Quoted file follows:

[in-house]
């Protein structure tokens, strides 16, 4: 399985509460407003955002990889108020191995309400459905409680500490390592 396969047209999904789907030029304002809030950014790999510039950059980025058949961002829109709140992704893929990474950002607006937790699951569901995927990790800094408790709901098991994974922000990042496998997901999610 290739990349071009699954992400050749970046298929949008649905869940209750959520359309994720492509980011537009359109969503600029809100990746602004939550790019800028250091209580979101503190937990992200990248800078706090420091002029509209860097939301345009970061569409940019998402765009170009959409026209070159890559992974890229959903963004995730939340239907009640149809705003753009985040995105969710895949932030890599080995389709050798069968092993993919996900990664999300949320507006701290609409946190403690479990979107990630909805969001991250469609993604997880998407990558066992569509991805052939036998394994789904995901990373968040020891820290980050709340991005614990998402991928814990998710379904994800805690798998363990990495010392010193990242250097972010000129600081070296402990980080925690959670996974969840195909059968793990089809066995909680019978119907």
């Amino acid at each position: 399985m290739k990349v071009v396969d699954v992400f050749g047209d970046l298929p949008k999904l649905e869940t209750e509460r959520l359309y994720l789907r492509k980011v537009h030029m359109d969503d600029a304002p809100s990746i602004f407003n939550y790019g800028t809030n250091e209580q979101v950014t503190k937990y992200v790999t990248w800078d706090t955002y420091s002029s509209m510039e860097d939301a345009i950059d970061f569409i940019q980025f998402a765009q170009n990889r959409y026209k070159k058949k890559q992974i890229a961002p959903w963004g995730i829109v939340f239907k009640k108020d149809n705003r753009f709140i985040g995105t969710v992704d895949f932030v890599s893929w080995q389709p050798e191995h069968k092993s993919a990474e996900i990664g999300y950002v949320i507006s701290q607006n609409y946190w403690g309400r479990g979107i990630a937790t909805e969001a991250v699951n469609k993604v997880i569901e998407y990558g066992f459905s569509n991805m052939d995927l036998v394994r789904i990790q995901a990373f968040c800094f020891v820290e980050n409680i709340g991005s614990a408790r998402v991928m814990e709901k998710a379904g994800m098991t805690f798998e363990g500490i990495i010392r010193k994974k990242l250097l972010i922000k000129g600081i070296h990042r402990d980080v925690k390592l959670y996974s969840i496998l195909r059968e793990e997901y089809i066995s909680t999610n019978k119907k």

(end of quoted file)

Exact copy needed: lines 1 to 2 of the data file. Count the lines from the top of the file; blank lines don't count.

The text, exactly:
[in-house]
């Protein structure tokens, strides 16, 4: 399985509460407003955002990889108020191995309400459905409680500490390592 396969047209999904789907030029304002809030950014790999510039950059980025058949961002829109709140992704893929990474950002607006937790699951569901995927990790800094408790709901098991994974922000990042496998997901999610 290739990349071009699954992400050749970046298929949008649905869940209750959520359309994720492509980011537009359109969503600029809100990746602004939550790019800028250091209580979101503190937990992200990248800078706090420091002029509209860097939301345009970061569409940019998402765009170009959409026209070159890559992974890229959903963004995730939340239907009640149809705003753009985040995105969710895949932030890599080995389709050798069968092993993919996900990664999300949320507006701290609409946190403690479990979107990630909805969001991250469609993604997880998407990558066992569509991805052939036998394994789904995901990373968040020891820290980050709340991005614990998402991928814990998710379904994800805690798998363990990495010392010193990242250097972010000129600081070296402990980080925690959670996974969840195909059968793990089809066995909680019978119907």